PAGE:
Last Updated: Thursday, 24 July 2014, 07:02 GMT

Secretary-General condemns bomb attack near UN observer convoy in Syria

Publisher UN News Service
Publication Date 9 May 2012
Cite as UN News Service, Secretary-General condemns bomb attack near UN observer convoy in Syria, 9 May 2012, available at: http://www.refworld.org/docid/4face13d2.html [accessed 24 July 2014]
DisclaimerThis is not a UNHCR publication. UNHCR is not responsible for, nor does it necessarily endorse, its content. Any views expressed are solely those of the author or publisher and do not necessarily reflect those of UNHCR, the United Nations or its Member States.
Secretary-General Ban Ki-moon has condemned a bomb explosion which occurred in the vicinity of a convoy of UN observers in Syria, injuring several Syrian soldiers accompanying the delegation, Mr. Ban's spokesperson said today.

The observers, part of the UN Supervision Mission in Syria (UNSMIS), were on their way from Damascus for a visit to the southern city of Dar'a, under Syrian army escort. They had crossed a military checkpoint on the road approaching the town when the improvised explosive device detonated, shortly before midday today.

"The Secretary-General strongly condemns this attack and calls on all parties to adhere to the cessation of violence and to cooperate with, support and protect the UNSMIS observers," Mr. Ban's spokesperson said in a statement.

"We have no evidence to believe that the explosion was intended to target the UNSMIS convoy; however, this incident demonstrates the difficult and challenging conditions under which our United Nations observers are operating," the spokesperson added. "It also demonstrates the volatile and dangerous situation in which the Syrian people have been living for months."

Authorized by the Security Council last month, UNSMIS is tasked with monitoring the cessation of violence in Syria and supporting the full implementation of a six-point plan put forward by the Joint Special Envoy of the United Nations and the League of Arab States on the Syrian Crisis, Kofi Annan.

The spokesperson's statement followed earlier comments by the head of UNSMIS and Chief Military Observer, Major-General Robert Mood, who had been leading the UN observer delegation.

"This was a graphic example of what the Syrian people are suffering on a daily basis and underlines the imperative for all forms of violence to stop," Major-General Mood said in an UNSMIS news release, issued after the explosion. In a telephone conversation, Major-General Mood also provided Mr. Ban with a full report on the incident.

Mr. Ban's spokesperson noted the Secretary-General is deeply concerned about the recent increase in the detonation of explosive devices throughout Syria.

"Such incidents, in addition to the continued violence reported in many cities in Syria, call into question the commitment of the parties to the cessation of violence and may have a direct impact on the future of the Mission," the spokesperson said.

He added that UNSMIS and the efforts of Joint Special Envoy Annan are possibly the only remaining chance to stabilize the country and avert a civil war.

While none of the observers were hurt, several Syrian soldiers from the convoy's rear escort vehicle were injured and taken for medical treatment. Major-General Mood expressed concern for the injured soldiers, noting that members of UNSMIS were in the Dar'a hospital to check on their condition.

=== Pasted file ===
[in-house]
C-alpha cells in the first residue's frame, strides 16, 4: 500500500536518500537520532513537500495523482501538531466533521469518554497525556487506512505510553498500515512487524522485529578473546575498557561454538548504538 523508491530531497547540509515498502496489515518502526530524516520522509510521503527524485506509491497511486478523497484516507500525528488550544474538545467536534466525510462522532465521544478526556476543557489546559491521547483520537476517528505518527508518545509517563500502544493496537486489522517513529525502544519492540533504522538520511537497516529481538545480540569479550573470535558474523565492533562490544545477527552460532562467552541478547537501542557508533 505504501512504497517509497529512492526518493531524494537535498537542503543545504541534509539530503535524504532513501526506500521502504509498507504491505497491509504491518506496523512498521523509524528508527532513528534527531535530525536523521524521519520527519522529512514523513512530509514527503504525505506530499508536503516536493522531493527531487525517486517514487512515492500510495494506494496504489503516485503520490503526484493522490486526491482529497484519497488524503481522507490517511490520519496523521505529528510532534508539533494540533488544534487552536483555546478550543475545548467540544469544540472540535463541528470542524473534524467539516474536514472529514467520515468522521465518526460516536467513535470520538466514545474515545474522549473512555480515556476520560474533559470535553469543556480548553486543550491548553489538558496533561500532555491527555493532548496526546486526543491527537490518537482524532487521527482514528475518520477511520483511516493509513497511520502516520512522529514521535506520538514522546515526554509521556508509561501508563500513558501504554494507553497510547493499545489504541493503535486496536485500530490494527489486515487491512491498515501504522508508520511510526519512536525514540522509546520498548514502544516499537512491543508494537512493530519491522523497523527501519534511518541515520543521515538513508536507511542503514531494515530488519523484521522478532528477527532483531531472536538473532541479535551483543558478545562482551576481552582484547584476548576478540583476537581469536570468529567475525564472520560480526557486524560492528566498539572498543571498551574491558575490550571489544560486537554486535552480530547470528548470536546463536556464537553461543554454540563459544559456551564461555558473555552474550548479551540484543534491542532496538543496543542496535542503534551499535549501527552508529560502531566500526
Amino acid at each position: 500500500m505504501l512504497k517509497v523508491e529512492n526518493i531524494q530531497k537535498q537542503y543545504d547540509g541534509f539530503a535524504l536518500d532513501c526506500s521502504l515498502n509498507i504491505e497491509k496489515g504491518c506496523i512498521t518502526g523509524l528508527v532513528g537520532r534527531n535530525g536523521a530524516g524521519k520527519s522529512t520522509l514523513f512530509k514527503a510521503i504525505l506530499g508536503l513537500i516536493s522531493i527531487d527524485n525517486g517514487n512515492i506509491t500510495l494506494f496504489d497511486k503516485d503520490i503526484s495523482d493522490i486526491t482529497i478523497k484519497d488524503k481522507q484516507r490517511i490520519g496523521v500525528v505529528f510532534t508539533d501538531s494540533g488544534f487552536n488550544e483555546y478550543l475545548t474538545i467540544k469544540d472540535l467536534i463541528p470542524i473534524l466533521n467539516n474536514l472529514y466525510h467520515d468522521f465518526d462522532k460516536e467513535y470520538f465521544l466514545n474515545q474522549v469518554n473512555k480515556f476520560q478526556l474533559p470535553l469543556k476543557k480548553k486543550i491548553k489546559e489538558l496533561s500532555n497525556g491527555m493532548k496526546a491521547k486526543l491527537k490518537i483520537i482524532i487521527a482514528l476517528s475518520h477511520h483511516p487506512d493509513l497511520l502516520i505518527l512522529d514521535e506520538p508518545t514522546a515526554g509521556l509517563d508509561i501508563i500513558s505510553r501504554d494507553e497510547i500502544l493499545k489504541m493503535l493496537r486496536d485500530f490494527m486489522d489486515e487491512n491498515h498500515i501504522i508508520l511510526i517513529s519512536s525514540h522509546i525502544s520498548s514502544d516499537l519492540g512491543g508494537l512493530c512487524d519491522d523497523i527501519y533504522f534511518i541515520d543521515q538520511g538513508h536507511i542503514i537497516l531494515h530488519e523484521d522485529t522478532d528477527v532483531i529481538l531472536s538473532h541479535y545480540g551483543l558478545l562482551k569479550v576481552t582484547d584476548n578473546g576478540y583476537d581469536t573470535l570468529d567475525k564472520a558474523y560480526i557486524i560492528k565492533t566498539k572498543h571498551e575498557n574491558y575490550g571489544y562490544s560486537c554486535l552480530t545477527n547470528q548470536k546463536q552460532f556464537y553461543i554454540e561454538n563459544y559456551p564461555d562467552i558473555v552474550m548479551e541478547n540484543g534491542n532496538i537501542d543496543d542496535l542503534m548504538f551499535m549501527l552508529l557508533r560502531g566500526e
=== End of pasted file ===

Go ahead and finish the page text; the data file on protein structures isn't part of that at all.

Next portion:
"We remain focused on the tasks mandated to our Mission under UN Security Council resolution 2043," he added.

In its news release, UNSMIS said that, so far, it has 113 personnel from 38 countries, including 70 Military Observers and 43 civilian staff members, on the ground. The Mission currently operates from five bases in different parts of Syria, besides Damascus, with eight Military Observers and three Civilian staff members deployed in Homs, and four Military Observers each in Hama, Idleb, Dar'a and Aleppo.

With a total mandated strength of 300 Military Observers and additional civilian staff members as required, UNSMIS said it continues to receive new members on a daily basis as it establishes and expands its presence across the country.

"In the next two days, we will cross the 100 mark for Military Observers in the Mission," Major-General Mood said.

The crisis in Syria, which began in March 2011 as a protest movement similar to those across the Middle East and North Africa, has claimed over 9,000 lives, mostly civilians, and displaced tens of thousands.

Mr. Annan's six-point plan calls for an end to violence, access for humanitarian agencies to provide relief to those in need, the release of detainees, the start of inclusive political dialogue that takes into account the aspirations of the Syrian people, and unrestricted access to the country for the international media.

Addressing the media in Geneva yesterday, following a briefing via video-link with the Security Council, Mr. Annan noted that, amid concerns from the international community over the prospects of a "full civil war" in Syria, the ongoing levels of violence and human rights abuses in the Middle Eastern country are unacceptable and the UN observer mission is possibly the only remaining chance to stabilize it. He added that while there had been some decrease in the military activities, there are still serious violations in the cessation of violence that was agreed.

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